As promised, this week's post is an interesting feast of product from Milan's Salone del Mobile. Design daily has already previewed a number of new items in a post prior to the start of Milan Design Week and have avoided repeating all but one of these. I have also avoided listing too many products seen at Satellite and Ventura Lambrate as these perennially inspirational events will form the basis of the third and final instalment on Milan 2015. Unfortunately my will has proven a little weak and a few particular favourites from these areas have managed to sneak into this post.
Apologies to subscribers who received a less than ideal post last week. The blog's platform had made sizing changes that drastically altered that width of pictures. You might like to revisit that post here.
At Satellite I was delighted to meet Isabell Gatzen whose arresting objects and furniture pieces in anodised aluminium and marble offered a fresh new minimalist aesthetic with product names to match.
I have to admit to having quite low expectations when I heard that Philippe Malouin was creating plant pots using Caesarstone for the installation called Movements he'd designed for Milan Design Week. Not because Malouin does anything less than exceptionally but because to my mind Caesarstone, like all solid surfaces, was inherently flat and therefore somewhat predictable. When I saw the planters however, I was totally bowled over. The material and colour combinations were amazing as was the combination of high-tech and traditional cutting, turning and carving techniques utilised. The pieces are totally worthy of the exotic palazzo environment they were shown in. Unfortunately the incredible detail was a little lost in most of the location photographs due to the awe-inspiring ceiling of Palazzo Serbelloni stealing the show.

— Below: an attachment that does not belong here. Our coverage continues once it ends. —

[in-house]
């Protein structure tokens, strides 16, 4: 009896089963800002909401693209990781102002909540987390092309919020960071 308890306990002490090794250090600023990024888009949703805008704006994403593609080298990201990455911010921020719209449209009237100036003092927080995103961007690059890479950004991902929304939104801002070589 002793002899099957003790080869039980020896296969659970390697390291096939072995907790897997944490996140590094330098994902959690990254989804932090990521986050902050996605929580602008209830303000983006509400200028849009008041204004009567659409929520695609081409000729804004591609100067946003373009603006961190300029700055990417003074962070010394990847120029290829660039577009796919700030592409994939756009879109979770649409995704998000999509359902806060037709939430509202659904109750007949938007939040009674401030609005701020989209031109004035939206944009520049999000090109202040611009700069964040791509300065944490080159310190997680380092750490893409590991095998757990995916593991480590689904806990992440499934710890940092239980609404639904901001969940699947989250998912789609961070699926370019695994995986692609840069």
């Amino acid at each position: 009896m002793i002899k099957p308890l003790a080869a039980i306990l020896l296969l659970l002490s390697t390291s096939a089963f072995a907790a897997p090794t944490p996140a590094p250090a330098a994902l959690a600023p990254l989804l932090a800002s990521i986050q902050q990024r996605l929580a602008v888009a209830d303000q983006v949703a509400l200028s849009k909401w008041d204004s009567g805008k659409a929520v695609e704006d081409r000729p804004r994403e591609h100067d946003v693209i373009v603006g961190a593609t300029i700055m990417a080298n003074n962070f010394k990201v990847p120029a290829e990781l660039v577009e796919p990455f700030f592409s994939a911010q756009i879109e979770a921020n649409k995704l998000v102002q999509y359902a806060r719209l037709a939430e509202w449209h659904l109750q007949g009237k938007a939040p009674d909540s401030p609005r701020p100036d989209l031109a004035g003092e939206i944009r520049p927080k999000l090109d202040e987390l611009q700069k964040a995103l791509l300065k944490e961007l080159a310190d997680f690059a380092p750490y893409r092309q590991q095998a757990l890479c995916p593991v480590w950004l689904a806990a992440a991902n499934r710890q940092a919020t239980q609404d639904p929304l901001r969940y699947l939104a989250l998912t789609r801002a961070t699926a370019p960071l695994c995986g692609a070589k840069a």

Bentwood furniture seemed to be everywhere this year with Gebrüder Thonet Vienna releasing about 10 new pieces using this technique, while Martino Gamper created his 'St Marks' chair for Moroso and Thonet (Germany) released a bentwood sofa called '2000' by Christian Werner. At Ventura Lambrate, students from the university KAKD (The Royal Danish Academy of Fine Arts) created an entire installation using bent rattan (a slightly different material and method but requiring a similar design language).
The 'Hideout' armchair by Front for Gebrüder Thonet Vienna - more wonderful use of bentwood & cane.
Nodus rugs always have an incredible array of new limited edition rugs to add to their exciting range. This year was no exception, with new rugs by Mattali Crasset, MInale-Maeda, Sylvan Willenz, Maarten Baas and Mischer & Traxler to name just a few.
These tables look fairly standard from a distance but are exquisitely made with joints made using the lost wax casting technique usually found in jewellery design. The same three and four way joints work across the range. The manufacturer is new San Francisco based brand, Branch.
Spanish brand Sandal have become well known in recent years for their interesting pieces in wood and textiles by designers such as Sebastian Herkner and Rafa Garcia but this chair by Swedish outfit, Note Design Studio, is something else altogther. The beautiful soft form has a fine metal, cage-like base and features upholstery stitching detail that mirrors the base. Exquisite.
Hanna Kruger's COLLECTIVE collection and new Italian brand Portego, were just two highlights from another great year at Ventura Lambrate. Be sure to check out next weeks post on Design daily for more.
And with this last lovely image with its delicate spring theme, I will call a halt to this post before it becomes ridiculously long. Next week it's time for Satellite and Ventura Lambrate, so prepare yourself for some fantastic young design and a few bizarre installations.